Monday, September 21, 2009

First Draft of Introduction

Ten days ago Kevin asked me to write an introduction to the book that answers as least some of the following questions:

  • What, exactly, is this book about?
  • How is it differentiated from other, similar books?
  • Why should I read this book and not any one of 1000 other books on the Christian life?
  • What will I gain from reading it?
  • Will my benefit be worth the cost?
  • Is this author able to connect with me through clear and straightforward writing?
  • Does he seem to know what he is talking about?
  • Does he have reasonable credentials to write on this subject?
  • Do I feel welcomed into this book?
  • Is the author going to lecture me or encourage me? (Does he motivate by grace?)
I have been waiting for a quiet afternoon free from other responsibilities to tackle this. But around noon today, several ideas came to mind, so I started writing and worked on the intro sporadically throughout the day. Nine hours and 1600 words later, my first draft is complete.

I took Kevin's suggestion that I craft this introduction to capture what may be the unique thing about this book - the synthetic approach to the subject of holiness. Lots of books deal with some aspect of holiness or another: the content of the gospel, the nature and means of spiritual transformation, the work of the Spirit, the necessity of putting sin to death, the role of community, etc. I've benefited from many of these books by authors I love. But what I wanted to capture in my book was a big picture approach, that puts all these pieces together.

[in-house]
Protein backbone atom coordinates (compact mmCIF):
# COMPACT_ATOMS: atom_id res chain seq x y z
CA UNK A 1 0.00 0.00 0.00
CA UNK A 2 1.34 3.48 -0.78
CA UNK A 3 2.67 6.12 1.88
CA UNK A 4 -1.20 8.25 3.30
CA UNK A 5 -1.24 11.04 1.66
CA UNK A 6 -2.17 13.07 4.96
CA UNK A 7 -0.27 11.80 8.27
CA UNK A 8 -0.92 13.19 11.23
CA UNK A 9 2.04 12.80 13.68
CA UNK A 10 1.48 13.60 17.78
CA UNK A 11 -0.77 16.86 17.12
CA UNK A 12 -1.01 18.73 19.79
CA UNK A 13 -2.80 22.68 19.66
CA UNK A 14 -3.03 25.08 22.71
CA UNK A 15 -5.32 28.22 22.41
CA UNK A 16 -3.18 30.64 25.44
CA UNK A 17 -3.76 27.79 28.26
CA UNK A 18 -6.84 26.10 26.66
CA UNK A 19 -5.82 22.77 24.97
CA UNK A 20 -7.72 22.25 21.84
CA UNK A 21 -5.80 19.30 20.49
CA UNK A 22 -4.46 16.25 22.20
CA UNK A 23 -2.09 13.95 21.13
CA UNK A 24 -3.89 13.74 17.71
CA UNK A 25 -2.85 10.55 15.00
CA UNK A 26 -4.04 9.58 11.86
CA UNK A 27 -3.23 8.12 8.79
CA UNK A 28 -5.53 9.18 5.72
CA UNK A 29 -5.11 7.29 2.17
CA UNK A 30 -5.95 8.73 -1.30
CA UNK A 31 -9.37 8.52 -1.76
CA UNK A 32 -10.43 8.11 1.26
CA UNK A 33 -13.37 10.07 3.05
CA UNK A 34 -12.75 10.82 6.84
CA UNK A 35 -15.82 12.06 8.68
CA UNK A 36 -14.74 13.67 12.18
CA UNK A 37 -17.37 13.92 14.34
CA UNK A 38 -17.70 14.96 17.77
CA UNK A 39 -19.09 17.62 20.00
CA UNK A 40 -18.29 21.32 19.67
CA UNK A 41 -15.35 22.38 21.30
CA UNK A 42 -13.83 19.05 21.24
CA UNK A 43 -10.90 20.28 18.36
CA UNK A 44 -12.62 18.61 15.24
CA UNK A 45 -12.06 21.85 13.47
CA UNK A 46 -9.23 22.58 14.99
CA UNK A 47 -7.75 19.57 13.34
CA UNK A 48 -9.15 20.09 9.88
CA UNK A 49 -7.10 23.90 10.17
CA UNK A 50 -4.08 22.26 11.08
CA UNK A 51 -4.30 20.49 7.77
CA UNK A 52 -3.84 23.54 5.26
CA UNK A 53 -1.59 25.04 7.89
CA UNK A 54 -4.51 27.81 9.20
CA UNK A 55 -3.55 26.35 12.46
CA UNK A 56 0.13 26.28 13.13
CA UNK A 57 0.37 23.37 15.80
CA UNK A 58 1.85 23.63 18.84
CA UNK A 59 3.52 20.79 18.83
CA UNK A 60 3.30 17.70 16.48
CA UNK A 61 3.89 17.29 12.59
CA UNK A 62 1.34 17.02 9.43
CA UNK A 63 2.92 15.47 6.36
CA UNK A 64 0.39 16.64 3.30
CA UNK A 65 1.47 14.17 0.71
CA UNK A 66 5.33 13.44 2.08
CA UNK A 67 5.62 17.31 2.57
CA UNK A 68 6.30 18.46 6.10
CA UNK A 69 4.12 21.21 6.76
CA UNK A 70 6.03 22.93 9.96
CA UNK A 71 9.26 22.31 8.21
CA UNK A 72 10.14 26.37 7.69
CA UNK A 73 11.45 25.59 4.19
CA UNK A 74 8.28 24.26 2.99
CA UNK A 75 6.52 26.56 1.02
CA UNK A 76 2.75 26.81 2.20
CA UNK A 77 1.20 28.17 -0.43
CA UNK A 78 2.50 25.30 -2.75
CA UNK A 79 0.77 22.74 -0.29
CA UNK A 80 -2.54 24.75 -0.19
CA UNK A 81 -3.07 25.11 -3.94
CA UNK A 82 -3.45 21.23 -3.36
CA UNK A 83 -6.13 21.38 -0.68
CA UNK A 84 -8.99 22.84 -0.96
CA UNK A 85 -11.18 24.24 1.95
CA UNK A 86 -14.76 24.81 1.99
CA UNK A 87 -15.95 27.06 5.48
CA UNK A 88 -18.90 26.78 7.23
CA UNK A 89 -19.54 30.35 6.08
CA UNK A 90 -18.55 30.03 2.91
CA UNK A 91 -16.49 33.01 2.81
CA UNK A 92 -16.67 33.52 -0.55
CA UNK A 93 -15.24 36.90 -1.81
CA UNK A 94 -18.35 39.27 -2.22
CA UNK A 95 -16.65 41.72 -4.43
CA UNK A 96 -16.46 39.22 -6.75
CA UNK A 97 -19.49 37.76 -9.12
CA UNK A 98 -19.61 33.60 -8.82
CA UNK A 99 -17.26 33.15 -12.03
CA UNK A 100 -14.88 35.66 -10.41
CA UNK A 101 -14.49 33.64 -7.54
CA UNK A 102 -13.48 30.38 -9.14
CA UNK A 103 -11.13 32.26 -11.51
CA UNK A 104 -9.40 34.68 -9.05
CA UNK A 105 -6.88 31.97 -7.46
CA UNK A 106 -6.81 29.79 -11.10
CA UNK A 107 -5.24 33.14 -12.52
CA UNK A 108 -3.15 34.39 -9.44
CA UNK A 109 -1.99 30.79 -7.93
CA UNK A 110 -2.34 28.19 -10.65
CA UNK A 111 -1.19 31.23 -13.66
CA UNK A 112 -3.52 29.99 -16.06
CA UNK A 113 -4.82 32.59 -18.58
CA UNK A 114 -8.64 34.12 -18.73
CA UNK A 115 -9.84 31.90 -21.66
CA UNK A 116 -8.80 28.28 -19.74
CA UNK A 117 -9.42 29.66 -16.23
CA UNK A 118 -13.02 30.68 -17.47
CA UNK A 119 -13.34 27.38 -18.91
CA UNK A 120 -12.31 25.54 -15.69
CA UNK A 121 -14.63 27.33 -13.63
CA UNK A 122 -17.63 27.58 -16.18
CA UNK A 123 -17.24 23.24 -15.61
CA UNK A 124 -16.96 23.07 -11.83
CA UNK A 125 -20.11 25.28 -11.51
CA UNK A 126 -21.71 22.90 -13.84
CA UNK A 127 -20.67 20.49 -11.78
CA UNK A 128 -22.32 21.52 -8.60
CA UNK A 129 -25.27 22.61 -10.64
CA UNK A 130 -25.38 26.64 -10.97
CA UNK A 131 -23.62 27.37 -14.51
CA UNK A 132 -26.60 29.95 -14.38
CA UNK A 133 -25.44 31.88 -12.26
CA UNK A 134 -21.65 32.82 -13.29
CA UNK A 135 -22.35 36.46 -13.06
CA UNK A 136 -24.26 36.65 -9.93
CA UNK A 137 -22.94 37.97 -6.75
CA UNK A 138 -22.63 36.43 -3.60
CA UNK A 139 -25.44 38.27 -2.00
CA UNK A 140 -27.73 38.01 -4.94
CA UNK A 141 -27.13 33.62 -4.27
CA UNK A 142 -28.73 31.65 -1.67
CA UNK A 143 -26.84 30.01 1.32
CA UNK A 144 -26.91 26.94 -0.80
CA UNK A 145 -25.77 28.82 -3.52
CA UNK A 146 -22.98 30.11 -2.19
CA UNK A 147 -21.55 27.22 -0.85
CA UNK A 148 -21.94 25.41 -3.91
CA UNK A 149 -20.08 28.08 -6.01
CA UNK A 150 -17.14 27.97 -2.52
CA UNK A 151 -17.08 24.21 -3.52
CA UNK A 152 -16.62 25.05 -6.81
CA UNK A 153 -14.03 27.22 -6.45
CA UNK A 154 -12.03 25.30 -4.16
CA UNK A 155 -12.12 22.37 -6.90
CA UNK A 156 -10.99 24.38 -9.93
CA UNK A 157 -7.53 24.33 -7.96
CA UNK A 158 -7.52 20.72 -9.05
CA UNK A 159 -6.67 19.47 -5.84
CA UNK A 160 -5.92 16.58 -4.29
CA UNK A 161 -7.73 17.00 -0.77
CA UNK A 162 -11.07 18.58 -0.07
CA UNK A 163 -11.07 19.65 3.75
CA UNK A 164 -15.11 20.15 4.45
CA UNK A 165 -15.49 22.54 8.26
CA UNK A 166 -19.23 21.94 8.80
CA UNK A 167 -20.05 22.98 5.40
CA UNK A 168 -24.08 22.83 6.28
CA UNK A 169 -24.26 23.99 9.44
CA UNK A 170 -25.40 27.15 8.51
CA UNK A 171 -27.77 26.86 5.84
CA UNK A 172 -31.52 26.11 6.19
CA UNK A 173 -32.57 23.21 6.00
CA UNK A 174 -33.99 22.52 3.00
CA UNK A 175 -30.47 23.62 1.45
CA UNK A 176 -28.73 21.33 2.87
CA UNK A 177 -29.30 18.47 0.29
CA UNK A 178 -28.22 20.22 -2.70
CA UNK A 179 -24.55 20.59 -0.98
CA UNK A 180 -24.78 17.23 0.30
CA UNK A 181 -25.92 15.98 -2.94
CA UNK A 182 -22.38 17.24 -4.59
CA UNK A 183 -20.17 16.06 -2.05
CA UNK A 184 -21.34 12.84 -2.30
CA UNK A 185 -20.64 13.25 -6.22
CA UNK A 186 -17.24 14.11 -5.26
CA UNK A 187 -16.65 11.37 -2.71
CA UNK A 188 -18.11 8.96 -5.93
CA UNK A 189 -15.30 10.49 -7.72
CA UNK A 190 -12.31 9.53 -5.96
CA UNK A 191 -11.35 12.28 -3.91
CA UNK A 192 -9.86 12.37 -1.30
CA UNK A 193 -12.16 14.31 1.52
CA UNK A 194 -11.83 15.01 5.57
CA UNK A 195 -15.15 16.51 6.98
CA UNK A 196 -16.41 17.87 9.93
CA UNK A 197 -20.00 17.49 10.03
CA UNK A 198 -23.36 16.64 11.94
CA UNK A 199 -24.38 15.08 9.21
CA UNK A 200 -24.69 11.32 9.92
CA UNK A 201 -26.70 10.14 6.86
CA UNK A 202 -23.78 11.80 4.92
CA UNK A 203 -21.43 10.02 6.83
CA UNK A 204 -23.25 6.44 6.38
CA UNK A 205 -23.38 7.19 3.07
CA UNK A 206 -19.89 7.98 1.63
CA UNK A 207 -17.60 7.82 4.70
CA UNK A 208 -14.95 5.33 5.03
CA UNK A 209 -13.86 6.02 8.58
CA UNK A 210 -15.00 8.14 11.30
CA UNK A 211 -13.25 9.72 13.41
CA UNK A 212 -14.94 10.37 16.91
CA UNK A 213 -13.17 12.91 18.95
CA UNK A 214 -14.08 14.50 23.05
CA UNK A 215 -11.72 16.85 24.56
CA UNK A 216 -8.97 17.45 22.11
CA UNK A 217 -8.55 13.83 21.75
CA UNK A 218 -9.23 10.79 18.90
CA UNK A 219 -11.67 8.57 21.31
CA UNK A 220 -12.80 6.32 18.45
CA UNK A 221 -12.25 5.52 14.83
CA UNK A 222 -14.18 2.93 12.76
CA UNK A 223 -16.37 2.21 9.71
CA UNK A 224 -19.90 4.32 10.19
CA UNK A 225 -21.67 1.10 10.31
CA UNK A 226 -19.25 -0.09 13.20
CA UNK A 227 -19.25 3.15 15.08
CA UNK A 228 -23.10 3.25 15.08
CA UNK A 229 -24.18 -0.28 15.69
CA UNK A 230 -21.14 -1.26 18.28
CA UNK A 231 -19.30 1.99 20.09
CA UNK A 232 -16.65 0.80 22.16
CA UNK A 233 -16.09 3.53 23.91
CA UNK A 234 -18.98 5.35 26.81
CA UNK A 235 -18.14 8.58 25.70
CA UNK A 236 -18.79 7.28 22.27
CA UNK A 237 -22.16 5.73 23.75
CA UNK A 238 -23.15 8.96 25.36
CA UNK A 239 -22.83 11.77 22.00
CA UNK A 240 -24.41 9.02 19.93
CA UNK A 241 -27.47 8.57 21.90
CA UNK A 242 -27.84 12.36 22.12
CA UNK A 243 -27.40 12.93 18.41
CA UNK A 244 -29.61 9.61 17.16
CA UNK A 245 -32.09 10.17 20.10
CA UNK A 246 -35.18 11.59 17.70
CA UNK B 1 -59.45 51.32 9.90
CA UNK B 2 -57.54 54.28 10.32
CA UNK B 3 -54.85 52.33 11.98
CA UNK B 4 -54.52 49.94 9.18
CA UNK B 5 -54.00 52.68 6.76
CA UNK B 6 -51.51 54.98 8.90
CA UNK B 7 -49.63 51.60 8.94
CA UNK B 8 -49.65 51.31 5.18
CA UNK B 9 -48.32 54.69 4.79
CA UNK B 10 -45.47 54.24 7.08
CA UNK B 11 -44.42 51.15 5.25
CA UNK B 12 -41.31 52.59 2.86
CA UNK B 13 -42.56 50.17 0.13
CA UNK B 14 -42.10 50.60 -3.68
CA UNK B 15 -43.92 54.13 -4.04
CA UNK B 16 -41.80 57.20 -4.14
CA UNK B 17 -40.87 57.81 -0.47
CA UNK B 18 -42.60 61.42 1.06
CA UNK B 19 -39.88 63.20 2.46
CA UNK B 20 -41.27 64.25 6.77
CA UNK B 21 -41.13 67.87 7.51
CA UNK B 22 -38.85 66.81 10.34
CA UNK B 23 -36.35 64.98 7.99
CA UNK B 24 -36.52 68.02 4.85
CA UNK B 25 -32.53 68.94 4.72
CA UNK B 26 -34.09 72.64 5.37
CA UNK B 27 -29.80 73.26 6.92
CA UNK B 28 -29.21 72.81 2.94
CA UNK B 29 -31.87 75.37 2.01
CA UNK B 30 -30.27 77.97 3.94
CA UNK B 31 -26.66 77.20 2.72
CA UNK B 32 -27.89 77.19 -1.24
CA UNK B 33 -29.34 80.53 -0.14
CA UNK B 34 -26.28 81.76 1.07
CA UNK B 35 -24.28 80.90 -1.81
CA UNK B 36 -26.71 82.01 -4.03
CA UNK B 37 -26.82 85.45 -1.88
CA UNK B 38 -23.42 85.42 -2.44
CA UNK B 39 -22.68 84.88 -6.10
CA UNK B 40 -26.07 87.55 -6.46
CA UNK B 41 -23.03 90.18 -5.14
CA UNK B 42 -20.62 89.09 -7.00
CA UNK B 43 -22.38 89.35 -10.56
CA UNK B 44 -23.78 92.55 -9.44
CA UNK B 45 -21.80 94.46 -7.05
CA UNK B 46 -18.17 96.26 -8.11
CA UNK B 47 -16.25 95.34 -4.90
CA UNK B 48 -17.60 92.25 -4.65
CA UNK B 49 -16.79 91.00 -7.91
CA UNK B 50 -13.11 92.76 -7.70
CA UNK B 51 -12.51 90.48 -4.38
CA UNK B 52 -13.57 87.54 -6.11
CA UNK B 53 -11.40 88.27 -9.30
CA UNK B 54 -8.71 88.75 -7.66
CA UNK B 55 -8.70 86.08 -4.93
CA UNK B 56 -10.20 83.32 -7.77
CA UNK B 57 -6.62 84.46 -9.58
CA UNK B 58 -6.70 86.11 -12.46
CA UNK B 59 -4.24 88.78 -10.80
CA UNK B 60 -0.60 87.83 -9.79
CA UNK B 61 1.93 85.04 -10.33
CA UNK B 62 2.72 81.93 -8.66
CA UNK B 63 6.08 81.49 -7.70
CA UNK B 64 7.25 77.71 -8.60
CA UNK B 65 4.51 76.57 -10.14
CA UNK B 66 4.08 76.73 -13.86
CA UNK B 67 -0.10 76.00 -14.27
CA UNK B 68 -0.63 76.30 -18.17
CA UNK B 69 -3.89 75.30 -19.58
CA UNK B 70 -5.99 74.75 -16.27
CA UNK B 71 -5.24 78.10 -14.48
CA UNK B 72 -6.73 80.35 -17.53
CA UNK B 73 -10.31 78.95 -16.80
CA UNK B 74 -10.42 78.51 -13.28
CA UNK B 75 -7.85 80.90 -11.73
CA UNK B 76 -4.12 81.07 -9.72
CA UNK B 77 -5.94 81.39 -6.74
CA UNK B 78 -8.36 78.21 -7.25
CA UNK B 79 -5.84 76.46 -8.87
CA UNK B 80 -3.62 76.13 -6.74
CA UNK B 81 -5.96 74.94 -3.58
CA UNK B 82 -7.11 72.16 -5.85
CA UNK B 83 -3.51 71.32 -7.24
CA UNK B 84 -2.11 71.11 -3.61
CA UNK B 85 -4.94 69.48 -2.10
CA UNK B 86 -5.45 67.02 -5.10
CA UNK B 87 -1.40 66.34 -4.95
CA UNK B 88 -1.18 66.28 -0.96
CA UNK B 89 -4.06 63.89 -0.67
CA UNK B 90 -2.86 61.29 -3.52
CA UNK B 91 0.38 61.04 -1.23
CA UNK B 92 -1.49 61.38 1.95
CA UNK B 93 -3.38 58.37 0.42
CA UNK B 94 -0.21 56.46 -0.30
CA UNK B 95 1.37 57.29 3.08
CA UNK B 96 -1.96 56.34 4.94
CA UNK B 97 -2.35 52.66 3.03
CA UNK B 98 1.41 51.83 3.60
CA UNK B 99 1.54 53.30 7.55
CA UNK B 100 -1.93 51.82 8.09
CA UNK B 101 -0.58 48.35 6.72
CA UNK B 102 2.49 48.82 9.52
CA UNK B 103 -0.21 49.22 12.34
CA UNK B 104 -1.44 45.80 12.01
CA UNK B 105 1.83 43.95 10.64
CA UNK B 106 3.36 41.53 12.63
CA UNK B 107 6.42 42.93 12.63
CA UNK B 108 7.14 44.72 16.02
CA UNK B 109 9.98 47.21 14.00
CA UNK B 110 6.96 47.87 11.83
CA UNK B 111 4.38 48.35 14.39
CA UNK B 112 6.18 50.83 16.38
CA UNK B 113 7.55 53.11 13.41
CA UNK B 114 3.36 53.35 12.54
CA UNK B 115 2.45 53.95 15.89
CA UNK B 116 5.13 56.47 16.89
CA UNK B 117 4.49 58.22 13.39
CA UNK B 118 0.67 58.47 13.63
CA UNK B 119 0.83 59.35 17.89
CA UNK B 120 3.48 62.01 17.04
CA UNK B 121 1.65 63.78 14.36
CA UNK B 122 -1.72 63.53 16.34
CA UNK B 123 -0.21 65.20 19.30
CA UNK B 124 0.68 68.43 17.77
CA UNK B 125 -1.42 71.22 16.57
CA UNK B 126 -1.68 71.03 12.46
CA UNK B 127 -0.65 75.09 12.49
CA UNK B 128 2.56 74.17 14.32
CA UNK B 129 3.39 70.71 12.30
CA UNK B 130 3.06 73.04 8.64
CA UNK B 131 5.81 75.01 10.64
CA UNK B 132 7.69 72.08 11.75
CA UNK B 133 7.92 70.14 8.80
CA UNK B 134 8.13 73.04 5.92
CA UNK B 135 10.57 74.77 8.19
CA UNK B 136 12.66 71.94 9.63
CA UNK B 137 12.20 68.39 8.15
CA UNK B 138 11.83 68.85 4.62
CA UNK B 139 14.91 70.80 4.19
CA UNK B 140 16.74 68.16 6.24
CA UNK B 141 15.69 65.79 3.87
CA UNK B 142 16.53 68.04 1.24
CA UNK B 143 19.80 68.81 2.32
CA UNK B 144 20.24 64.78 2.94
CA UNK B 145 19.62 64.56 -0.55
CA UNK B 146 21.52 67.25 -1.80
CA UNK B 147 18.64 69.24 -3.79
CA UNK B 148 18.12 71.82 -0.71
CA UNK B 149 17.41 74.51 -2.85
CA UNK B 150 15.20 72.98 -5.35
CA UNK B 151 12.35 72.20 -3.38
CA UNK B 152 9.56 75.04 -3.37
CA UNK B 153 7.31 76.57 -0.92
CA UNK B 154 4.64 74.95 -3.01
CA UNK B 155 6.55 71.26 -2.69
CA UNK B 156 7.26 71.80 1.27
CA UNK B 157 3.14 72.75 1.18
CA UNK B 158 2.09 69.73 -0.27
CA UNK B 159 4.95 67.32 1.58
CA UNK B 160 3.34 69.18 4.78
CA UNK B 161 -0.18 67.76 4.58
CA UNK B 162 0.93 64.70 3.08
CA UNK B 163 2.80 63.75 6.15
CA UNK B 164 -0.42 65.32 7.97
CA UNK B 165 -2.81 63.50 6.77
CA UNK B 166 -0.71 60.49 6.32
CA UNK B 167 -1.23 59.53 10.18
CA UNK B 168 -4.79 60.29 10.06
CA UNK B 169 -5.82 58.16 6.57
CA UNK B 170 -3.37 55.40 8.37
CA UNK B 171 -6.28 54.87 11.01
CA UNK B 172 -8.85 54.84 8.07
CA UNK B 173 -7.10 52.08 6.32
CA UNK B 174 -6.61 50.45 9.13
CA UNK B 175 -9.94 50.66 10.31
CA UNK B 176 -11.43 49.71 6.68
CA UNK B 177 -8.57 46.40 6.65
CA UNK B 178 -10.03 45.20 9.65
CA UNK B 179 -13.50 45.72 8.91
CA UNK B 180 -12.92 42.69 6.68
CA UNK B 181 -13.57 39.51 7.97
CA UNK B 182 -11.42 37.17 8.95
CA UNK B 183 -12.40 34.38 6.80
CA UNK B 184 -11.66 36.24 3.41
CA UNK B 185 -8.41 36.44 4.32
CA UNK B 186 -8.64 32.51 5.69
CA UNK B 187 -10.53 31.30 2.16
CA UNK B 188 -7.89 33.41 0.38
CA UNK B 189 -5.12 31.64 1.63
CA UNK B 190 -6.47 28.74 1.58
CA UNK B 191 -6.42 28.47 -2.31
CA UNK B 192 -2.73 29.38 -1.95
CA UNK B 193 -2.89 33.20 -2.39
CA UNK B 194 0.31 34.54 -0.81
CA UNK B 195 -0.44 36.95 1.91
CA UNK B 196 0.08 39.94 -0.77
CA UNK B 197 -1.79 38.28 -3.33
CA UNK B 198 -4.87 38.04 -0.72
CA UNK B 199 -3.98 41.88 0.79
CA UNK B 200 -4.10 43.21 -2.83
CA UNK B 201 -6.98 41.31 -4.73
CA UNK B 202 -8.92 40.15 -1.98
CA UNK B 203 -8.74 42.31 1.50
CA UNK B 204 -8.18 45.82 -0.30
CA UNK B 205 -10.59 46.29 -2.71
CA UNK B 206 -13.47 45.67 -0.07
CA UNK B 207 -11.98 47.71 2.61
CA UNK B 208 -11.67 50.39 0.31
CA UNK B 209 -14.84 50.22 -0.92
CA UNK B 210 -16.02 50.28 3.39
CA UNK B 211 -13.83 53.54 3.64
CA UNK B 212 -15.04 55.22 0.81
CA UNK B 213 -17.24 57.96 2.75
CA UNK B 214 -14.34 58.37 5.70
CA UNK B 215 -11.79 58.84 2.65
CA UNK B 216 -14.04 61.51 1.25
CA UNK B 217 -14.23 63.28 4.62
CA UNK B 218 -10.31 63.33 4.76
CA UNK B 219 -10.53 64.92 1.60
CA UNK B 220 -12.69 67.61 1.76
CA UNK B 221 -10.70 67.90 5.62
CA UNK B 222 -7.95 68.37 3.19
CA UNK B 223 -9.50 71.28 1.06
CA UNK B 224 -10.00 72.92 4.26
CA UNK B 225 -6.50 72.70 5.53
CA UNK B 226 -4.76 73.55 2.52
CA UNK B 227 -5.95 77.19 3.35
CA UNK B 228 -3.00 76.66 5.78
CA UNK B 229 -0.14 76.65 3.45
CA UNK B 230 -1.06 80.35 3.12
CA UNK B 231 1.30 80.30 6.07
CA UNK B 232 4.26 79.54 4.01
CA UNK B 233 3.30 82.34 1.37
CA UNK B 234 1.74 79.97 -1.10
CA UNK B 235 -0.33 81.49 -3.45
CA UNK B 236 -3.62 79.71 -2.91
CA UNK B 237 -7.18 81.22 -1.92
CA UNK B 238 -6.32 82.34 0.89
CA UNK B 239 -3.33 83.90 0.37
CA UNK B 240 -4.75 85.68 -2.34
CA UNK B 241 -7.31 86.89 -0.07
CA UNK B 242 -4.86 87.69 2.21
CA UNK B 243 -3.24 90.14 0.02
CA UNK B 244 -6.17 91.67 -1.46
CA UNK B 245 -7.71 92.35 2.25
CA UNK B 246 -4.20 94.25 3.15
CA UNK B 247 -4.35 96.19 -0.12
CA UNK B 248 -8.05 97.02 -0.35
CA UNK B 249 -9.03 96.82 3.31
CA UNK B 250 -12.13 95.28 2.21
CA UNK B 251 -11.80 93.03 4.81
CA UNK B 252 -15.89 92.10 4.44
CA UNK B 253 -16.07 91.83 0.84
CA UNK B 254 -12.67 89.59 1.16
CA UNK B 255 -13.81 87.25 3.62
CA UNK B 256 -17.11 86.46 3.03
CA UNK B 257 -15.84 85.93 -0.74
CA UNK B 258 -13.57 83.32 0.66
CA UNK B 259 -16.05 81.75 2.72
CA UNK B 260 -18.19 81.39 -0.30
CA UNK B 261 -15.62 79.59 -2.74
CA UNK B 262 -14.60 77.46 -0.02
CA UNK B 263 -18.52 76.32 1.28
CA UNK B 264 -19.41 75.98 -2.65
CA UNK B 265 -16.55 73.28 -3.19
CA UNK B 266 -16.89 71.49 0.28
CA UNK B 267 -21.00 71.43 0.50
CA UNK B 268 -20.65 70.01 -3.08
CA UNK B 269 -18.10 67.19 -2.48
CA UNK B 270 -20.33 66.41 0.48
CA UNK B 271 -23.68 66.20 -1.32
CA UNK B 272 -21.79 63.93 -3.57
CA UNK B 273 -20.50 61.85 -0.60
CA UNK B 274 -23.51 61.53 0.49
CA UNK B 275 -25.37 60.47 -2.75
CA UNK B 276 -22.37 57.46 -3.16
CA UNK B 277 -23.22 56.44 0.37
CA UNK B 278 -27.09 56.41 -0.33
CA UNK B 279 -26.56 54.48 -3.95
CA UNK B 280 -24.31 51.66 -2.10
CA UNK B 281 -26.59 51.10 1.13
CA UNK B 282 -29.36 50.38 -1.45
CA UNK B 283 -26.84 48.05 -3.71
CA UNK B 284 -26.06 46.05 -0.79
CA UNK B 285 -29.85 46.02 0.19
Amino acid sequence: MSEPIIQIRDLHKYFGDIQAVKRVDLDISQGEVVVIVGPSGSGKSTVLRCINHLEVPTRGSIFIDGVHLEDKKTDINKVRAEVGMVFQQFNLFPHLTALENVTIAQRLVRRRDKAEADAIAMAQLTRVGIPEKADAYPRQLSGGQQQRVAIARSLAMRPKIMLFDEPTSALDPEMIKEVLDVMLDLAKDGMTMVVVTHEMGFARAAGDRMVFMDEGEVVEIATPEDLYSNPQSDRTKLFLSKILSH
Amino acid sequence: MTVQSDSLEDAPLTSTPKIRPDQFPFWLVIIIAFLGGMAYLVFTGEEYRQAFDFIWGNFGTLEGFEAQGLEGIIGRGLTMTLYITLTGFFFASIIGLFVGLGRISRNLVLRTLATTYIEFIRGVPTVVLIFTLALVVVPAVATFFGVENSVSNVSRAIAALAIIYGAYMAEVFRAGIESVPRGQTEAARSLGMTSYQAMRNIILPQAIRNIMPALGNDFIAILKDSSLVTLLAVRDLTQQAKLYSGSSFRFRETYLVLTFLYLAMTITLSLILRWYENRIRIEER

Kevin also suggested that I use my lead from chapter one for the introduction. I decided not to do that, and go with a new lead instead. I also tried to make the introduction more personal by referring to my own spiritual journey. Finally, I use the introduction to lay out a plan for the book - almost a road map to what's coming. I'm curious to see how Kevin thinks this first draft does in answering the above questions.


Bill Clarke September 24, 2009 at 3:52 AM  

Wow! Now those are some great questions! Does it matter what you're writing? Those questions apply to any topic or critical writing assignment.

Kevin Meath September 24, 2009 at 12:27 PM  

Variations on these questions apply to just about anything, don't they? Somehow, we still usually forget to ask them, and/or are we aren't very careful about answering them.

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